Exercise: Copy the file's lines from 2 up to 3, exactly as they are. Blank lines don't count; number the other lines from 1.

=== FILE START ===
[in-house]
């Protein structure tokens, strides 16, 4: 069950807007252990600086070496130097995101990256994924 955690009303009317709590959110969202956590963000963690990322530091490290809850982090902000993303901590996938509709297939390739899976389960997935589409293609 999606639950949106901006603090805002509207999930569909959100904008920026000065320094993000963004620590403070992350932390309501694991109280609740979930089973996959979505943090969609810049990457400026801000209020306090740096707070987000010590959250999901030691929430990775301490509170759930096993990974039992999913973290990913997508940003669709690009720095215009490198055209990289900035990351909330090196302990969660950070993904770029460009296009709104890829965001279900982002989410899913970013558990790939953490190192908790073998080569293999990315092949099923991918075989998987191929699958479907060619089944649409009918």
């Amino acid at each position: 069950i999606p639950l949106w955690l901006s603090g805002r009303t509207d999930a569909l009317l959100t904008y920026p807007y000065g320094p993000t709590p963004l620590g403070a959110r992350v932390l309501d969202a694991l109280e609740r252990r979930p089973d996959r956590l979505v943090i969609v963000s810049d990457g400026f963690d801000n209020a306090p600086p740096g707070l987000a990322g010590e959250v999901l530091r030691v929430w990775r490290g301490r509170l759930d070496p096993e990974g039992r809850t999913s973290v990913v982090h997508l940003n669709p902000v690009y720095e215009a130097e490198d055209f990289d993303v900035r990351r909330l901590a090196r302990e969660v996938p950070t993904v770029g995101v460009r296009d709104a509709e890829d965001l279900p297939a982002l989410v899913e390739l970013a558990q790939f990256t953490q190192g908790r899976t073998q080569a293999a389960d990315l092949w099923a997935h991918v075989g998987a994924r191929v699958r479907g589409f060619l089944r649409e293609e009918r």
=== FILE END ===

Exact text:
């Protein structure tokens, strides 16, 4: 069950807007252990600086070496130097995101990256994924 955690009303009317709590959110969202956590963000963690990322530091490290809850982090902000993303901590996938509709297939390739899976389960997935589409293609 999606639950949106901006603090805002509207999930569909959100904008920026000065320094993000963004620590403070992350932390309501694991109280609740979930089973996959979505943090969609810049990457400026801000209020306090740096707070987000010590959250999901030691929430990775301490509170759930096993990974039992999913973290990913997508940003669709690009720095215009490198055209990289900035990351909330090196302990969660950070993904770029460009296009709104890829965001279900982002989410899913970013558990790939953490190192908790073998080569293999990315092949099923991918075989998987191929699958479907060619089944649409009918």
């Amino acid at each position: 069950i999606p639950l949106w955690l901006s603090g805002r009303t509207d999930a569909l009317l959100t904008y920026p807007y000065g320094p993000t709590p963004l620590g403070a959110r992350v932390l309501d969202a694991l109280e609740r252990r979930p089973d996959r956590l979505v943090i969609v963000s810049d990457g400026f963690d801000n209020a306090p600086p740096g707070l987000a990322g010590e959250v999901l530091r030691v929430w990775r490290g301490r509170l759930d070496p096993e990974g039992r809850t999913s973290v990913v982090h997508l940003n669709p902000v690009y720095e215009a130097e490198d055209f990289d993303v900035r990351r909330l901590a090196r302990e969660v996938p950070t993904v770029g995101v460009r296009d709104a509709e890829d965001l279900p297939a982002l989410v899913e390739l970013a558990q790939f990256t953490q190192g908790r899976t073998q080569a293999a389960d990315l092949w099923a997935h991918v075989g998987a994924r191929v699958r479907g589409f060619l089944r649409e293609e009918r």